Overtime Labor Laws

Federal overtime laws, designed to help end the exempt vs. non-exempt debate, have made things worse. To non-exempt and exempt employees, labor laws continue to confuse.

Business Management Daily can help you comply with federal overtime laws. Learn when you have to pay overtime, and when you don’t.

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Employers are now free to set the percentage of employee tips that can be placed in a tip pool. In years past, several court decisions conflicted with the U.S. Department of Labor’s position restricting the amount of tips an employer could require to be pooled. The ruling comes as part of a new regulation clarifying the tip-pooling issue and establishing notice requirements for employers that use a tip credit for tipped employees.

The FLSA can be a trap for employers that don’t properly classify their workers. In fact, getting classification wrong can lead to class-action lawsuits and large back-pay awards. And to confuse things even more, if the employer acted “willfully,” employees get those double awards going back three years. Now the 5th Circuit Court of Ap­peals has at least made it a little harder for employees to collect those damages for three years.
Q. Last week, we asked a nonexempt employee to come in 30 minutes before her regular start time to talk to her about a complaint that had come to our attention. Do we have to pay her for the time spent in discussions with management?
Q. I heard something about a new wage-and-hour smartphone app that the Department of Labor has announced. What does it mean for our company?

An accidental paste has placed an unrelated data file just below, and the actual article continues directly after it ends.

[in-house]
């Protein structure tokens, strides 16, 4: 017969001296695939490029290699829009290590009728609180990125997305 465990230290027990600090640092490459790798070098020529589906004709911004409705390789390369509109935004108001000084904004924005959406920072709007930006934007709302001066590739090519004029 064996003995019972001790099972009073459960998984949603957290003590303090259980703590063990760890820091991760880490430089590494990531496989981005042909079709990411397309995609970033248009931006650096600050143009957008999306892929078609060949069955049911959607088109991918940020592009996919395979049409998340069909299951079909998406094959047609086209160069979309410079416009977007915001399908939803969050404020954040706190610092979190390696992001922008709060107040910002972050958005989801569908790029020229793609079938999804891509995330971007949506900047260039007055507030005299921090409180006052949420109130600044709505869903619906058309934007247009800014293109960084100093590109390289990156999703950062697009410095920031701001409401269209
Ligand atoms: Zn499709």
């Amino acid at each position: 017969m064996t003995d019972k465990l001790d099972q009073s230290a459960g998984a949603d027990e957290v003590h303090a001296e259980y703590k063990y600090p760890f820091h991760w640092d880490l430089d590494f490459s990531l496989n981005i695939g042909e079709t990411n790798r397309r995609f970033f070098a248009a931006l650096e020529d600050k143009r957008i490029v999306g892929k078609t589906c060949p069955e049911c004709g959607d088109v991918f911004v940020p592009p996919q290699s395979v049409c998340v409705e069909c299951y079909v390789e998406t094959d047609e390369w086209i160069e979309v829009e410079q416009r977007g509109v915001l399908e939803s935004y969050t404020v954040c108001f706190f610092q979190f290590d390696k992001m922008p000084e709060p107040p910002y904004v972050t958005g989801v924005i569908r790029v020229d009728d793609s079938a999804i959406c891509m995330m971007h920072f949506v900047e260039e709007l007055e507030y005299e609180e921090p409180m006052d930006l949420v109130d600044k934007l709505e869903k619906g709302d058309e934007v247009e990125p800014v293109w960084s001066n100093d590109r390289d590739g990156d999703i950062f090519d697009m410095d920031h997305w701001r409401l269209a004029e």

Find common FLSA violations you probably don't know you're making, plus how to prepare for an audit at your organization.

Courts are becoming more reluctant to authorize massive class-action lawsuits. Example: A federal court has ruled that assistant restaurant managers who believe they were misclassified must bring individual lawsuits. They can’t proceed as a class. The practical impact: Most likely, lower damages.

The fact that a worker is in this coun­try illegally does not mean he can’t file a Fair Labor Standards Act overtime lawsuit. What’s more, that case can turn into a class-action suit, representing all other similarly situated illegal workers.
In the past year, the U.S. Department of Labor has renewed its focus on combating employee misclassification, and there has been a recent significant increase in the number of wage-and-hour lawsuits. In many of these cases, workers are challenging their designation as exempt employees under the Fair Labor Standards Act.
As work becomes more technologically driven, employees are seeing their job responsibilities change. Be aware that technological advancements in a job can also change an em­­ployee’s status under the Fair Labor Standards Act from an exempt to a nonexempt worker—or vice versa.
Some hourly employees have begun to argue that if they begin the day with a few work emails, they should be paid for the time they spend commuting to work. Fortunately, a 2nd Circuit Court of Appeals panel has nixed that argument. Had the case gone the other way, employers could have faced huge bills for paid commuting time.
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